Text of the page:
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All but true believers suffer under Daesh, Mikhail makes abundantly clear—but especially women. A powerful study.

An Iraqi journalist and poet long resident in New York returns to her native country to chronicle the misfortunes of Yazidi women under the rule of the Islamic State group.

The country of the Yazidi lies outside Mosul in northern Iraq. Under the control of IS, also called Daesh, it saw the rise of two kinds of smugglers: of cigarettes and of captive women. Using tobacco was strictly forbidden under IS, to great penalty, but kidnapping women was a luxury, a prize of war, that was met by Yazidis and sympathetic Arabs smuggling them back to their families, sometimes impregnated by their captors. The beekeeper of Mikhail’s (The Theory of Absence, 2014, etc.) title likens the stolen women to queen bees, the work of rescuing the sabaya, or sex slaves, to apiculture: “We worked like in a beehive,” he says, “with extreme care and well-planned initiatives.” The women are psychologically damaged and do not always reintegrate easily into Yazidi society. Their accounts are harrowing; one tells the author of being raped by a Daesh fighter who sang, “Oh, Muslim, come, there’s a virgin in heaven” before assaulting her each night, promising her that in the afterlife she would remain a sex slave to serve the faithful, who “would kill themselves to meet their houris in heaven.” Mikhail bears witness to them and other women in war-torn Iraq, women who have scarcely known peace throughout their lives. That she is a poet is clear on each page, as when she writes, “maybe Kurdistan is a daffodil that has only wilted temporarily, only temporarily.” She writes affectingly and well, but newsworthy as it is, her account follows two major books—Cathy Otten’s With Ash on Their Faces and Nadia Murad’s The Last Girl—on the same subject and may be lost in the shuffle. That would be a shame, for it is a meritorious, urgent book that deserves an audience.

All but true believers suffer under Daesh, Mikhail makes abundantly clear—but especially women. A powerful study.

Pub Date: March 27, 2018

ISBN: 978-0-8112-2612-7

Page Count: 240

Publisher: New Directions

Review Posted Online: Dec. 23, 2017

Kirkus Reviews Issue: Jan. 15, 2018

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The author's youthfulness helps to assure the inevitable comparison with the Anne Frank diary although over and above the...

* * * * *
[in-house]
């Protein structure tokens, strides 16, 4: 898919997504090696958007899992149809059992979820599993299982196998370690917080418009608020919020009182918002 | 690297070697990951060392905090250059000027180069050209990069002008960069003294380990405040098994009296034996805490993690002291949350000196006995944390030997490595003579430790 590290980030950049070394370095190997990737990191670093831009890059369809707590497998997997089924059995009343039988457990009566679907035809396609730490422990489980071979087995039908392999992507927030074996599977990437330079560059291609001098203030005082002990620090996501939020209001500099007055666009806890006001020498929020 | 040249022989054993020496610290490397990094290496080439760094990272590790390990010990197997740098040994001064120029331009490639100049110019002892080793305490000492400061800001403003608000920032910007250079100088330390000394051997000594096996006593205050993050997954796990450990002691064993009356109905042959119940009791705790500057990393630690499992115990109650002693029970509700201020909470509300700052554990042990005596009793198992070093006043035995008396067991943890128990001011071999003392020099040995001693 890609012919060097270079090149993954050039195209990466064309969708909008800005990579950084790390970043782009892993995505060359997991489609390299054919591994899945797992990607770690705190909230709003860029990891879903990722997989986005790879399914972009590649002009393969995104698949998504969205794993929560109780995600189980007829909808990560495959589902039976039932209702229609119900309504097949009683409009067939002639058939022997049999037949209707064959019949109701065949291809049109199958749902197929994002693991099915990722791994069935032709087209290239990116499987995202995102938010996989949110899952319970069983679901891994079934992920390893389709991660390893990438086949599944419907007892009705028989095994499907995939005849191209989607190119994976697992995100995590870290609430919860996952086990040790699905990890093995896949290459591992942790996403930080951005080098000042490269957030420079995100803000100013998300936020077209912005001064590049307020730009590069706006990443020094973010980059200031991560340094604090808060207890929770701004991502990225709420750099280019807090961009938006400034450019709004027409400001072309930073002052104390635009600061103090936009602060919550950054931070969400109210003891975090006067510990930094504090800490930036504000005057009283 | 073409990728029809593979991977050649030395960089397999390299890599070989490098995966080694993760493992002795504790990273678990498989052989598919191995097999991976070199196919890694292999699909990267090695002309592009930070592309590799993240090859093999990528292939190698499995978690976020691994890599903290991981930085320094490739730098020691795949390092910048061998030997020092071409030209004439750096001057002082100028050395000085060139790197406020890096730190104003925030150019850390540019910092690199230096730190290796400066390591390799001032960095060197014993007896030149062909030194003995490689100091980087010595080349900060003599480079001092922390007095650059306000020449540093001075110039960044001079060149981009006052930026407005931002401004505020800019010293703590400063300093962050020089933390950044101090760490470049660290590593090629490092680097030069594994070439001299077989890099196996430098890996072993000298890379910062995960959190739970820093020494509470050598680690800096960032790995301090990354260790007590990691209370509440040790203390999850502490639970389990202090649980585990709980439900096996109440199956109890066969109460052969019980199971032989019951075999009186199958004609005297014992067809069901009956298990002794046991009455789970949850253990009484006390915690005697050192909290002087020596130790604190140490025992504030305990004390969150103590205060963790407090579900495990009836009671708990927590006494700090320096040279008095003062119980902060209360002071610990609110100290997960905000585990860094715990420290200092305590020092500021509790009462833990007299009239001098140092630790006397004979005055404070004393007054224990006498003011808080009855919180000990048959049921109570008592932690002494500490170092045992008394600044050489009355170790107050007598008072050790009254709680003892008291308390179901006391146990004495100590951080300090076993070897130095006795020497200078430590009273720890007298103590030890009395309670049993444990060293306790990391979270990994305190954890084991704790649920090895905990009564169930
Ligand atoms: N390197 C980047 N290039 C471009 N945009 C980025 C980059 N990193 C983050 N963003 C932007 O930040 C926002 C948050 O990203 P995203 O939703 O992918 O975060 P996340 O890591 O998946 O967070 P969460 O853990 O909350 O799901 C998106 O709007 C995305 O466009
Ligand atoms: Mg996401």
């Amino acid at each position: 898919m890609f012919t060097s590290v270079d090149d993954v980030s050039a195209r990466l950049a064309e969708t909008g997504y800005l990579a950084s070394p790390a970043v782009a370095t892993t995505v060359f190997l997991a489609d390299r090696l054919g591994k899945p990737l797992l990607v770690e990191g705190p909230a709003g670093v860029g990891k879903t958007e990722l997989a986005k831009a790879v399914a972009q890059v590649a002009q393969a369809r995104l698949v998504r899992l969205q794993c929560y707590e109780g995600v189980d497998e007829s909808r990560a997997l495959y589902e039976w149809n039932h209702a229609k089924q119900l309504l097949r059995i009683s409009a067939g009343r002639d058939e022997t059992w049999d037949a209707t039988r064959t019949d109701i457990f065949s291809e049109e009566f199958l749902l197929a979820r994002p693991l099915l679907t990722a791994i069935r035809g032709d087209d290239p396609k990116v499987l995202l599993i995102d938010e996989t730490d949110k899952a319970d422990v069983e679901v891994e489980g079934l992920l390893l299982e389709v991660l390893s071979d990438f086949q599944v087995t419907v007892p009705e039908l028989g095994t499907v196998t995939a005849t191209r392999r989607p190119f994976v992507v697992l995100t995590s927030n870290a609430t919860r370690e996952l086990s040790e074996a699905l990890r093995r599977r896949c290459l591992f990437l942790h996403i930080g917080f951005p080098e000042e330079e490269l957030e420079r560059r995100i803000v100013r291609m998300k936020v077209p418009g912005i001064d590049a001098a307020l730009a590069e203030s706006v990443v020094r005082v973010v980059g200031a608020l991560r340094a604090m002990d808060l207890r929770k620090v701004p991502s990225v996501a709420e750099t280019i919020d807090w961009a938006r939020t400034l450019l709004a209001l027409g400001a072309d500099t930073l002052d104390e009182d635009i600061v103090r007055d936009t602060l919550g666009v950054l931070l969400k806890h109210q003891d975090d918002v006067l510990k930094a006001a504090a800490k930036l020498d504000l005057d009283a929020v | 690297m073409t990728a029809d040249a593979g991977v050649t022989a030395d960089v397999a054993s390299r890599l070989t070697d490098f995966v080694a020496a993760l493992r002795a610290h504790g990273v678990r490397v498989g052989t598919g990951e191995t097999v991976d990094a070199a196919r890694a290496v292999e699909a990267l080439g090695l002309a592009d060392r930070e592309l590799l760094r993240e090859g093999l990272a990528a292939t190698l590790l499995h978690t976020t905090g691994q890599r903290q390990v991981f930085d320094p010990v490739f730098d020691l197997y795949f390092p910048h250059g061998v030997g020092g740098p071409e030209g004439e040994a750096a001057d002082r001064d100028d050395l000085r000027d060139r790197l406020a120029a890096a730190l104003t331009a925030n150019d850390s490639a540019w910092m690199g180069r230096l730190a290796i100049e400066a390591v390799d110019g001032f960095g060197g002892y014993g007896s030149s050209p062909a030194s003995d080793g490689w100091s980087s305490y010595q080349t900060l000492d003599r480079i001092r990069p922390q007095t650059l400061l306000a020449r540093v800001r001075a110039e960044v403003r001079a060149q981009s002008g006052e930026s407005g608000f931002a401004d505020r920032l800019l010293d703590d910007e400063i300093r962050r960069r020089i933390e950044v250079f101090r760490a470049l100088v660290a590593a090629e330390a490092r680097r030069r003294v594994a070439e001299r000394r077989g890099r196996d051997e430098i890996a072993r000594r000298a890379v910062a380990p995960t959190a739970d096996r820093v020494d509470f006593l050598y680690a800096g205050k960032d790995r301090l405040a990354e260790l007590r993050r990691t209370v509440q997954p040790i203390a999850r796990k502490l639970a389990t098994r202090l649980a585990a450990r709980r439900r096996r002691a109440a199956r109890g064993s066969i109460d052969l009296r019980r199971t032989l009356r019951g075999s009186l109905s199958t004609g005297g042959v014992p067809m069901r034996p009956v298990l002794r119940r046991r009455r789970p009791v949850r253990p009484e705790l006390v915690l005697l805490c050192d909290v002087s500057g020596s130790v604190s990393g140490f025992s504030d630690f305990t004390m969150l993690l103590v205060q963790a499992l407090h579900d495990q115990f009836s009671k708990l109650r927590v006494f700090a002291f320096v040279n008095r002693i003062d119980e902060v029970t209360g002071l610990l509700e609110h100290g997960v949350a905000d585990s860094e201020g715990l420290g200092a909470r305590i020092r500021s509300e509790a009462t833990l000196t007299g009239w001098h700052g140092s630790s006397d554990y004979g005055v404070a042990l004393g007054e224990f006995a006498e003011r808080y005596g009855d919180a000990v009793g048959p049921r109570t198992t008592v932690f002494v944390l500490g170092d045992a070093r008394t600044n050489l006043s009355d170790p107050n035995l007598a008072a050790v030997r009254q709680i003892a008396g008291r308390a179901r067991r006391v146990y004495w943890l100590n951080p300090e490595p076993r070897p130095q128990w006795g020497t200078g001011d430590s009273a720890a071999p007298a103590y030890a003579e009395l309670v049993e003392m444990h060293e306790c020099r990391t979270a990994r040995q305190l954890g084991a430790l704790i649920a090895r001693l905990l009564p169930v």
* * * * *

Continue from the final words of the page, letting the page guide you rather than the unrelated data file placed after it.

Elie Wiesel spent his early years in a small Transylvanian town as one of four children. 

He was the only one of the family to survive what Francois Maurois, in his introduction, calls the "human holocaust" of the persecution of the Jews, which began with the restrictions, the singularization of the yellow star, the enclosure within the ghetto, and went on to the mass deportations to the ovens of Auschwitz and Buchenwald. There are unforgettable and horrifying scenes here in this spare and sombre memoir of this experience of the hanging of a child, of his first farewell with his father who leaves him an inheritance of a knife and a spoon, and of his last goodbye at Buchenwald his father's corpse is already cold let alone the long months of survival under unconscionable conditions. 

The author's youthfulness helps to assure the inevitable comparison with the Anne Frank diary although over and above the sphere of suffering shared, and in this case extended to the death march itself, there is no spiritual or emotional legacy here to offset any reader reluctance.

Pub Date: Jan. 16, 2006

ISBN: 0374500010

Page Count: 120

Publisher: Hill & Wang

Review Posted Online: Oct. 7, 2011

Kirkus Reviews Issue: Jan. 15, 2006

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Well-told and admonitory.

Young-rags-to-mature-riches memoir by broker and motivational speaker Gardner.

Born and raised in the Milwaukee ghetto, the author pulled himself up from considerable disadvantage. He was fatherless, and his adored mother wasn’t always around; once, as a child, he spied her at a family funeral accompanied by a prison guard. When beautiful, evanescent Moms was there, Chris also had to deal with Freddie “I ain’t your goddamn daddy!” Triplett, one of the meanest stepfathers in recent literature. Chris did “the dozens” with the homies, boosted a bit and in the course of youthful adventure was raped. His heroes were Miles Davis, James Brown and Muhammad Ali. Meanwhile, at the behest of Moms, he developed a fondness for reading. He joined the Navy and became a medic (preparing badass Marines for proctology), and a proficient lab technician. Moving up in San Francisco, married and then divorced, he sold medical supplies. He was recruited as a trainee at Dean Witter just around the time he became a homeless single father. All his belongings in a shopping cart, Gardner sometimes slept with his young son at the office (apparently undiscovered by the night cleaning crew). The two also frequently bedded down in a public restroom. After Gardner’s talents were finally appreciated by the firm of Bear Stearns, his American Dream became real. He got the cool duds, hot car and fine ladies so coveted from afar back in the day. He even had a meeting with Nelson Mandela. Through it all, he remained a prideful parent. His own no-daddy blues are gone now.

Well-told and admonitory.

Pub Date: June 1, 2006

ISBN: 0-06-074486-3

Page Count: 320

Publisher: Amistad/HarperCollins

Review Posted Online: May 19, 2010

Kirkus Reviews Issue: March 15, 2006

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